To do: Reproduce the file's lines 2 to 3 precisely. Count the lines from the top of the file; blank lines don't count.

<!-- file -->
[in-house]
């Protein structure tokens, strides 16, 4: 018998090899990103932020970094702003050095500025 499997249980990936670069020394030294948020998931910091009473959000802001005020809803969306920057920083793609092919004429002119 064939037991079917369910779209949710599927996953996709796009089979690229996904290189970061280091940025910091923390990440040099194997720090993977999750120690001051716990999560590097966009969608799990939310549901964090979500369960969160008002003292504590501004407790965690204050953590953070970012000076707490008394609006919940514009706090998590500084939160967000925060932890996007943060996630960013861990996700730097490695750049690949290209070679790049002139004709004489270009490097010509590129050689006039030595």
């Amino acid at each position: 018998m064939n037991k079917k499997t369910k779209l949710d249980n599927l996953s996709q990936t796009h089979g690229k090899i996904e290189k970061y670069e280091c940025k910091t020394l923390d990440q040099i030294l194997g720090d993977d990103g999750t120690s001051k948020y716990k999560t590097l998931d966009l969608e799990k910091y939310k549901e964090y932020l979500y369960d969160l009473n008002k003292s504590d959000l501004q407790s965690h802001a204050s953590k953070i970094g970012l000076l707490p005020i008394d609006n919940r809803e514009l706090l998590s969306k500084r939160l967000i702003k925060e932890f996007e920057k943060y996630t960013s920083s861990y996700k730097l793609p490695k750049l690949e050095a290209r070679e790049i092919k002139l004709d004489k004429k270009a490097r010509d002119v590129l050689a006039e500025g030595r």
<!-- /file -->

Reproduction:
């Protein structure tokens, strides 16, 4: 018998090899990103932020970094702003050095500025 499997249980990936670069020394030294948020998931910091009473959000802001005020809803969306920057920083793609092919004429002119 064939037991079917369910779209949710599927996953996709796009089979690229996904290189970061280091940025910091923390990440040099194997720090993977999750120690001051716990999560590097966009969608799990939310549901964090979500369960969160008002003292504590501004407790965690204050953590953070970012000076707490008394609006919940514009706090998590500084939160967000925060932890996007943060996630960013861990996700730097490695750049690949290209070679790049002139004709004489270009490097010509590129050689006039030595």
């Amino acid at each position: 018998m064939n037991k079917k499997t369910k779209l949710d249980n599927l996953s996709q990936t796009h089979g690229k090899i996904e290189k970061y670069e280091c940025k910091t020394l923390d990440q040099i030294l194997g720090d993977d990103g999750t120690s001051k948020y716990k999560t590097l998931d966009l969608e799990k910091y939310k549901e964090y932020l979500y369960d969160l009473n008002k003292s504590d959000l501004q407790s965690h802001a204050s953590k953070i970094g970012l000076l707490p005020i008394d609006n919940r809803e514009l706090l998590s969306k500084r939160l967000i702003k925060e932890f996007e920057k943060y996630t960013s920083s861990y996700k730097l793609p490695k750049l690949e050095a290209r070679e790049i092919k002139l004709d004489k004429k270009a490097r010509d002119v590129l050689a006039e500025g030595r």